herald

Sunday 21 October 2018

Toronto van massacre suspect 'hated women with an active sex life'

Flowers, cards and messages of sympathy cover a makeshift memorial for the 10 victims of Monday’s van attack in Toronto. Photo: Getty Images
Flowers, cards and messages of sympathy cover a makeshift memorial for the 10 victims of Monday’s van attack in Toronto. Photo: Getty Images
A woman weeps during a vigil for those who lost their lives. Photo: AFP
Suspect Alek Minassian

A Facebook message posted before the Toronto van attack in which 10 people died suggests the suspect hated women and people with active sex lives.

It also evoked memories of previous attacks, including a 1989 massacre of 14 women by a man who blamed feminists for his problems.

The gender issue arose because of what police called a "cryptic" Facebook message posted by Toronto suspect Alek Minassian just before Monday's carnage.

It suggested he was part of an online community angry over their inability to form relationships with women.

Rebellion

The now-deleted post saluted Elliot Rodger, a college student who killed six people and wounded 13 in shooting and stabbing attacks near the University of California, Santa Barbara, in 2014.

Calling Rodger "the Supreme Gentleman", the Facebook post declared: "The Incel Rebellion has already begun! We will overthrow all the Chads and Stacys!"

Chads and Stacys are names used in internet forums to denote people with more active sexual lives.

A crowd gathered in Toronto's North York community to pay their respects to the victims at a memorial of roses, candles and messages of condolence.

"I needed to come here to show that I'm not afraid of this city," said Meena Chowdry, wiping away tears.

"That one man's actions cannot taint an otherwise beautiful, welcoming city."

Minassian (25) was charged with first-degree murder over the deaths of 10 pedestrians mowed down by a rented van. Fourteen others were injured.

Det Sgt Graham Gibson told a news conference that those killed and injured were "predominantly" women, though he declined to discuss a possible motive.

Authorities have yet to release a list of victims, but those known to have been killed include a 30-year-old woman who was active in volunteer work and a female student at Seneca College, which Minassian attended.

A Jordanian citizen and two South Koreans were also among those killed.

The reference to the term "incel", meaning involuntarily celibate, was a term used by Rodger in online posts raging at women for rejecting him romantically.

Classroom

The anti-women sentiment also recalled Canada's 1989 massacre at the Ecole Polytechnique in Montreal, when 25-year-old Marc Lepine entered a classroom.

He then separated the men from the women, told the men to leave and opened fire, killing 14 women before killing himself.

In a suicide note, he blamed feminists for ruining his life.

Since then, there have been sporadic mass shootings in Canada, but none with a higher death toll.

That reinforces the view among many Canadians that their country is less violent than the United States.

Wendy Cukier, a professor in the business school at Toronto's Ryerson University and president of Canada's Coalition for Gun Control, said Canada might avoid some types of violence because its social programmes were stronger than those in many US states.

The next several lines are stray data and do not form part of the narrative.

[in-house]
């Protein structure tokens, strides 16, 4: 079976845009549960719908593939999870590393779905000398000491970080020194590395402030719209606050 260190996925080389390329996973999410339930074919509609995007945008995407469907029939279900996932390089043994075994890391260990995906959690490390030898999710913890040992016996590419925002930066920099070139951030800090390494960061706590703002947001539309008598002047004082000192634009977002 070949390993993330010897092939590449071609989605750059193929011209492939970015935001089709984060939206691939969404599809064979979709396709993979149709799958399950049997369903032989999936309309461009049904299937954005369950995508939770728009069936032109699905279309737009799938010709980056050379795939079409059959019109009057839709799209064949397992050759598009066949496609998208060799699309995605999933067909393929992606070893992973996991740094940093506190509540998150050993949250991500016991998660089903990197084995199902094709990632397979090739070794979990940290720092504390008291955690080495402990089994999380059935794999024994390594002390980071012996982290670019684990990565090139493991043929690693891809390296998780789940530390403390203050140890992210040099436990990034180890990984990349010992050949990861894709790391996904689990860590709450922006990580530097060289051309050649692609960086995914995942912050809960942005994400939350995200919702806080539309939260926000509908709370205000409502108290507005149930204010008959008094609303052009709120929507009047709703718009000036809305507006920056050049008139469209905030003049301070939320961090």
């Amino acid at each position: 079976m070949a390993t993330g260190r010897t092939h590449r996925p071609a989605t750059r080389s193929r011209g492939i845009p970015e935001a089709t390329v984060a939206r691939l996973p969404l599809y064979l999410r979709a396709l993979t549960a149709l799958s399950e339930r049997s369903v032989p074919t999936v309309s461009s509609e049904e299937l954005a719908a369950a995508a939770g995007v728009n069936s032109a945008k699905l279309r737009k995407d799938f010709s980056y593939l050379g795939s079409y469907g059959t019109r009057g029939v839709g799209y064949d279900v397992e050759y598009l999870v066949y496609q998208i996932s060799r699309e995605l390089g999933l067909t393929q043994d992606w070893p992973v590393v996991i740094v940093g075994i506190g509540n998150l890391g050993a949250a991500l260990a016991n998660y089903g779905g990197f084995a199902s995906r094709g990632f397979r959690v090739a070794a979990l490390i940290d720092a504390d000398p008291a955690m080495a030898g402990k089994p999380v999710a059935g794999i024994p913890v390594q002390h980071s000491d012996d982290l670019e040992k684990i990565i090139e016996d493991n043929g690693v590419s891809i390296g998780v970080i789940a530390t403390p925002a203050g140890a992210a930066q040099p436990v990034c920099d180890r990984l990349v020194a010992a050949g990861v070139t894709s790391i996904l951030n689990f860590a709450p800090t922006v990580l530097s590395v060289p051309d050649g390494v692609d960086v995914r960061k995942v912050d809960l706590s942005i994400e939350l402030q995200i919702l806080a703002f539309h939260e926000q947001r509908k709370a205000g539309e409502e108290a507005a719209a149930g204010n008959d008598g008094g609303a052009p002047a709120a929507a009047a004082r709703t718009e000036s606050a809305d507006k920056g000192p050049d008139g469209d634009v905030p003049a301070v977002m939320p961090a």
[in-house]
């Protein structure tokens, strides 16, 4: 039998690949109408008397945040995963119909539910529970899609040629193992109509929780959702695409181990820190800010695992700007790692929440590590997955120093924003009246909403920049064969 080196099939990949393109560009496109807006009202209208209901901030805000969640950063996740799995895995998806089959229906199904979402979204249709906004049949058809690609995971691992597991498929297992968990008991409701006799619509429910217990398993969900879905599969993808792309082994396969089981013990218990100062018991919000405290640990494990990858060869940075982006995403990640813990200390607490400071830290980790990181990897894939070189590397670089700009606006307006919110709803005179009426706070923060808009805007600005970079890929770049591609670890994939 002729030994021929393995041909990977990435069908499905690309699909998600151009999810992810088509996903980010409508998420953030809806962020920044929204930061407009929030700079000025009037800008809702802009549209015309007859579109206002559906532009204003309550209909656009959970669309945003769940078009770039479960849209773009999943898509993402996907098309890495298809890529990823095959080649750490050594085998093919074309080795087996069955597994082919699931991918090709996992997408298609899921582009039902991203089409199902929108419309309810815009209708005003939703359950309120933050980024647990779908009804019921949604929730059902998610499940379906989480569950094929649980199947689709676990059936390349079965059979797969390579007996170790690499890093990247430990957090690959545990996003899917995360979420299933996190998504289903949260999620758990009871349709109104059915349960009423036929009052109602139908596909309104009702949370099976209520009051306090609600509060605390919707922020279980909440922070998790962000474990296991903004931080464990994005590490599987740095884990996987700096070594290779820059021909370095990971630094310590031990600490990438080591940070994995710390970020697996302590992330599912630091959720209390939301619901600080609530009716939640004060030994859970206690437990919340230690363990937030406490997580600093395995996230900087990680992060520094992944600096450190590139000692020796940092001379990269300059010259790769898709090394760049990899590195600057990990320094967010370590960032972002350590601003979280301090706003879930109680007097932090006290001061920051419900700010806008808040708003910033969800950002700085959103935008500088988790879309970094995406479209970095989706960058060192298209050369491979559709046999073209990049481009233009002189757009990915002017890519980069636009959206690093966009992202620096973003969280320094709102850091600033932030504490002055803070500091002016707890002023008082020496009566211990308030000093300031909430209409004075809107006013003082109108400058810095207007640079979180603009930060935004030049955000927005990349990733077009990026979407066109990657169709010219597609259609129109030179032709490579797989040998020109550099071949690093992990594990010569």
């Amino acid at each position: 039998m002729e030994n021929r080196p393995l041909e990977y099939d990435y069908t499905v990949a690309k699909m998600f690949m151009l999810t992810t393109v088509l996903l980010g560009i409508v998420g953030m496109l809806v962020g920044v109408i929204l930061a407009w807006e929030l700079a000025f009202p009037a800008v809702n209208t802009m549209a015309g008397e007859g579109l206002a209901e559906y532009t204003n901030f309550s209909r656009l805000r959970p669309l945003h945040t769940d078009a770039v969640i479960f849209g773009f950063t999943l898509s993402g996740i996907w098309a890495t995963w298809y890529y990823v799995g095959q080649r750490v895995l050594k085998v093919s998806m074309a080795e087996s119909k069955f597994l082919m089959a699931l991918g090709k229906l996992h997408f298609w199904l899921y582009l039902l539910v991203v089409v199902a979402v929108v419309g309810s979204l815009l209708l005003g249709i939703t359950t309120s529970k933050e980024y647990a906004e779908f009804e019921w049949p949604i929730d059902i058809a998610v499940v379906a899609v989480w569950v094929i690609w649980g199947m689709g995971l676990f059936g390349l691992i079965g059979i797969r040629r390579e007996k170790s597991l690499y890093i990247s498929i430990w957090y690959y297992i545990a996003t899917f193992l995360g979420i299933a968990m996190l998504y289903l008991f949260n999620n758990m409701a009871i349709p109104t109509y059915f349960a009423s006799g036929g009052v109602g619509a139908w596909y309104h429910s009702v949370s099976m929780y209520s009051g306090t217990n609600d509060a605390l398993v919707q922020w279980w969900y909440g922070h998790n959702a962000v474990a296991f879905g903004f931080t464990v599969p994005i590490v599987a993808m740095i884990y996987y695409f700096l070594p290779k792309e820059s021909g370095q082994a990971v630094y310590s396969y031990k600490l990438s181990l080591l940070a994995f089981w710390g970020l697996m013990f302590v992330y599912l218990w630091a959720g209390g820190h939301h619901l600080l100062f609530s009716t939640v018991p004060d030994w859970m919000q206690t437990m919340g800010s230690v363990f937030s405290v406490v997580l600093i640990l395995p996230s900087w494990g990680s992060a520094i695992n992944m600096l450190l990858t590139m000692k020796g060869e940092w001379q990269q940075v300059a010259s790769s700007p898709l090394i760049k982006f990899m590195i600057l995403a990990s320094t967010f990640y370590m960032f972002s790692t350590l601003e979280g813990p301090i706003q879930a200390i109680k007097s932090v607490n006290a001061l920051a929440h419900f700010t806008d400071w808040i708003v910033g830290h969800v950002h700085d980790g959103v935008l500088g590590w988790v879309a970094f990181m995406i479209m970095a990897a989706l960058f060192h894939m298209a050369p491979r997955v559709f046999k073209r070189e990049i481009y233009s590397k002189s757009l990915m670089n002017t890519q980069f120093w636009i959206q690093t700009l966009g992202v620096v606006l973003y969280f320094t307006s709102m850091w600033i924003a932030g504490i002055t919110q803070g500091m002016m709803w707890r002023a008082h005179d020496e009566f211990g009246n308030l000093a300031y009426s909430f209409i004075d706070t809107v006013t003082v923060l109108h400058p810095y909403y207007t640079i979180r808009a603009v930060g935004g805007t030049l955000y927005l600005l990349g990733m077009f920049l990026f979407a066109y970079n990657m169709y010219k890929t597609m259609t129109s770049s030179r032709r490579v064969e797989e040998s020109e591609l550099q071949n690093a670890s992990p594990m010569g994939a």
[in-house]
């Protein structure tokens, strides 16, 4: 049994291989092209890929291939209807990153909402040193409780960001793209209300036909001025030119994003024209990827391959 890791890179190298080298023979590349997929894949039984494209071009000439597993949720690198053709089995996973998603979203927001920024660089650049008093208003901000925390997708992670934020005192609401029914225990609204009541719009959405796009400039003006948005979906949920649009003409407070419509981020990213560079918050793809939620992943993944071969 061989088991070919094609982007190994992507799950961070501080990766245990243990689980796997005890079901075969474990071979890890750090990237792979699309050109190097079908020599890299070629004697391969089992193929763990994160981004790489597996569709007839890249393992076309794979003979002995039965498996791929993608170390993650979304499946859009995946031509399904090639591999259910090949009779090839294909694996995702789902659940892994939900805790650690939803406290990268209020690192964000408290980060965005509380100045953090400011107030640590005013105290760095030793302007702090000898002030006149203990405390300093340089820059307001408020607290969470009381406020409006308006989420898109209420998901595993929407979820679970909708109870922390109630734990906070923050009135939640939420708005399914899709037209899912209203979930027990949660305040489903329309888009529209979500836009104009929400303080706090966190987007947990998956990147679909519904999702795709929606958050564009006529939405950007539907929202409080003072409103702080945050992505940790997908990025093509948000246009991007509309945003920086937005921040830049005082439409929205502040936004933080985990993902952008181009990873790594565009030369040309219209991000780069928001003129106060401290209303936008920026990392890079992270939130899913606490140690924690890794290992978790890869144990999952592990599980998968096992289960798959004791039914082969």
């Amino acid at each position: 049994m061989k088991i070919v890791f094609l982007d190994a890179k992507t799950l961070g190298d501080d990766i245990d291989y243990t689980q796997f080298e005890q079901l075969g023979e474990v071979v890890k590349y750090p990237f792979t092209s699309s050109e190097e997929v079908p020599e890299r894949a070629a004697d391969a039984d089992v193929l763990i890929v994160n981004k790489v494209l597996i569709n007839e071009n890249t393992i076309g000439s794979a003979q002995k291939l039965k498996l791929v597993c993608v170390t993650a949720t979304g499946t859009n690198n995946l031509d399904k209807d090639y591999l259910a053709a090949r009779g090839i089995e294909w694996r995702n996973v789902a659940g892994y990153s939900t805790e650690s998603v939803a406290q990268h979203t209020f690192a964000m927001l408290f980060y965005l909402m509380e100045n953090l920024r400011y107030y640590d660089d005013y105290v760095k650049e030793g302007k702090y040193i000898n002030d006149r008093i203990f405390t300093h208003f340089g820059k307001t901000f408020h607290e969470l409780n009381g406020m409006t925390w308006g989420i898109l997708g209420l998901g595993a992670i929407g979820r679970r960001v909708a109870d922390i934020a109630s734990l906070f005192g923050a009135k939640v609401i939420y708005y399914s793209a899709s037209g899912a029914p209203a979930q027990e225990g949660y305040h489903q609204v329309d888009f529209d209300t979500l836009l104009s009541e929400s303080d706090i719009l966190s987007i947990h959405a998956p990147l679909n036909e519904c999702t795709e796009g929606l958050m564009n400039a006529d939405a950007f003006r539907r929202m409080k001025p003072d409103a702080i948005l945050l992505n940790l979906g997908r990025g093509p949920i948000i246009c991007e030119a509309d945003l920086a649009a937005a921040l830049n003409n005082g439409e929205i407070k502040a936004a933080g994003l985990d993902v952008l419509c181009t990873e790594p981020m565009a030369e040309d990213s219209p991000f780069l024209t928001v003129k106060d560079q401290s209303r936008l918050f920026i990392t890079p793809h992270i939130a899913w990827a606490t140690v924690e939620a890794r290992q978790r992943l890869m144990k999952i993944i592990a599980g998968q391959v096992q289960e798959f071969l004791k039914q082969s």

How- ever, the main difference, she contends, is tighter gun regulations in Canada.

"If you take guns out of the mix, Canada and the US are identical," she said, citing statistics indicating the two countries have similar rates of non-firearm homicides.

Although police said Monday's rampage did not appear linked to international terrorism, the use of a vehicle to kill mirrored tactics used by terrorists in France, Germany, Spain, New York and elsewhere.

Since 2014, there have been at least two terror-related cases in Canada of vehicles being used as weapons, causing several injuries and one death.

Overall, however, Canada has been spared high-casualty terror attacks.

Its most striking incidents of violence in recent years have varied in nature.

In 2014, a Can- adian Muslim shot a member of the honour guard at Ottawa's national war memorial, then stormed parliament, where he was shot dead by sergeant-at arms Kevin Vickers, now Canada's ambassador to Ireland.

Last year, a French-Canadian man fatally shot six Muslim men during evening prayers at a mosque in Quebec City.

Rapper Maestro Fresh Wes returned to the scene of the van rampage on Tuesday, pausing by a newly-erected memorial.

Wes was strolling in Yonge Street to get a haircut when he saw a body bag on the ground.

Solidarity

"Yesterday was the most beautiful day of the year and then look what happened," he said.

"Toronto is a safe city, but these things could happen anywhere."

Also revisiting the site was Saman Tabasinejad, a New Democrat Party politician who was canvassing in the area when the attack happened.

"I saw glass everywhere, a fire hydrant knocked over and then five body bags," she said.

"People were holding others and I saw solidarity.

"When something like this happens, you think people are going to run away from the tragedy, but people didn't - they ran towards it to try to help others."

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